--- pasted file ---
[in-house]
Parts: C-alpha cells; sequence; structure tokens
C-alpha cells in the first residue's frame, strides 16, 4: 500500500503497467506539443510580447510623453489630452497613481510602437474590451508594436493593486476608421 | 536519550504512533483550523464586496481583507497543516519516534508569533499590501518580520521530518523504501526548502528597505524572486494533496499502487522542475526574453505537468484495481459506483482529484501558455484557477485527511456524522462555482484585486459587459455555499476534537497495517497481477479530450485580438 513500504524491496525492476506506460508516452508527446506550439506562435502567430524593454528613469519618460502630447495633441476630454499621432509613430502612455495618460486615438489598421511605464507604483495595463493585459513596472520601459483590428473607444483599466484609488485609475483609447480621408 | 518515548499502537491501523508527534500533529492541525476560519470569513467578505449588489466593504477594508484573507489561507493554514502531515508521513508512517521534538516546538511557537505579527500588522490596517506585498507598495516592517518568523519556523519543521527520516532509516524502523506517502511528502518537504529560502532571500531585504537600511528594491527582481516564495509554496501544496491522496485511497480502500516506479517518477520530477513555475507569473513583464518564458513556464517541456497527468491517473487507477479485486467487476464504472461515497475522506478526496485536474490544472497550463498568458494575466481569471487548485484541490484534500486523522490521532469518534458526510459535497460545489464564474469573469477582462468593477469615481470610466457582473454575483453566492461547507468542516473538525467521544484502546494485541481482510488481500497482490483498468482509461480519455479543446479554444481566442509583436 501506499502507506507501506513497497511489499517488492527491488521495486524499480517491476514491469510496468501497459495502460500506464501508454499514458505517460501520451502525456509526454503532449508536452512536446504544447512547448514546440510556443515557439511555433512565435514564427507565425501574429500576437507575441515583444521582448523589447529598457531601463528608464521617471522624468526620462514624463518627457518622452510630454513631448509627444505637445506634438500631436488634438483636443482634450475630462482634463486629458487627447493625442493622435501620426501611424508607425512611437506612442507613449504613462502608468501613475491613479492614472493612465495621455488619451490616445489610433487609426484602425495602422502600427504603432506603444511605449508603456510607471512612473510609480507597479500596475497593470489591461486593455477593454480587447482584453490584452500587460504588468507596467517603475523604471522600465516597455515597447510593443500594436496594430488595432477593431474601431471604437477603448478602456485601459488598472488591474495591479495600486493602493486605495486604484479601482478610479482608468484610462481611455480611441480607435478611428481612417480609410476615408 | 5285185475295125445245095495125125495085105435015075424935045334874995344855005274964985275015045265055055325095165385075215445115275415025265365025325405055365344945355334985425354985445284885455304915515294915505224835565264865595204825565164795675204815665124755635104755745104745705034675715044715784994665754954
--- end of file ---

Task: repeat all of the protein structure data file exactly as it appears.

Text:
[in-house]
Parts: C-alpha cells; sequence; structure tokens
C-alpha cells in the first residue's frame, strides 16, 4: 500500500503497467506539443510580447510623453489630452497613481510602437474590451508594436493593486476608421 | 536519550504512533483550523464586496481583507497543516519516534508569533499590501518580520521530518523504501526548502528597505524572486494533496499502487522542475526574453505537468484495481459506483482529484501558455484557477485527511456524522462555482484585486459587459455555499476534537497495517497481477479530450485580438 513500504524491496525492476506506460508516452508527446506550439506562435502567430524593454528613469519618460502630447495633441476630454499621432509613430502612455495618460486615438489598421511605464507604483495595463493585459513596472520601459483590428473607444483599466484609488485609475483609447480621408 | 518515548499502537491501523508527534500533529492541525476560519470569513467578505449588489466593504477594508484573507489561507493554514502531515508521513508512517521534538516546538511557537505579527500588522490596517506585498507598495516592517518568523519556523519543521527520516532509516524502523506517502511528502518537504529560502532571500531585504537600511528594491527582481516564495509554496501544496491522496485511497480502500516506479517518477520530477513555475507569473513583464518564458513556464517541456497527468491517473487507477479485486467487476464504472461515497475522506478526496485536474490544472497550463498568458494575466481569471487548485484541490484534500486523522490521532469518534458526510459535497460545489464564474469573469477582462468593477469615481470610466457582473454575483453566492461547507468542516473538525467521544484502546494485541481482510488481500497482490483498468482509461480519455479543446479554444481566442509583436 501506499502507506507501506513497497511489499517488492527491488521495486524499480517491476514491469510496468501497459495502460500506464501508454499514458505517460501520451502525456509526454503532449508536452512536446504544447512547448514546440510556443515557439511555433512565435514564427507565425501574429500576437507575441515583444521582448523589447529598457531601463528608464521617471522624468526620462514624463518627457518622452510630454513631448509627444505637445506634438500631436488634438483636443482634450475630462482634463486629458487627447493625442493622435501620426501611424508607425512611437506612442507613449504613462502608468501613475491613479492614472493612465495621455488619451490616445489610433487609426484602425495602422502600427504603432506603444511605449508603456510607471512612473510609480507597479500596475497593470489591461486593455477593454480587447482584453490584452500587460504588468507596467517603475523604471522600465516597455515597447510593443500594436496594430488595432477593431474601431471604437477603448478602456485601459488598472488591474495591479495600486493602493486605495486604484479601482478610479482608468484610462481611455480611441480607435478611428481612417480609410476615408 | 5285185475295125445245095495125125495085105435015075424935045334874995344855005274964985275015045265055055325095165385075215445115275415025265365025325405055365344945355334985425354985445284885455304915515294915505224835565264865595204825565164795675204815665124755635104755745104745705034675715044715784994665754954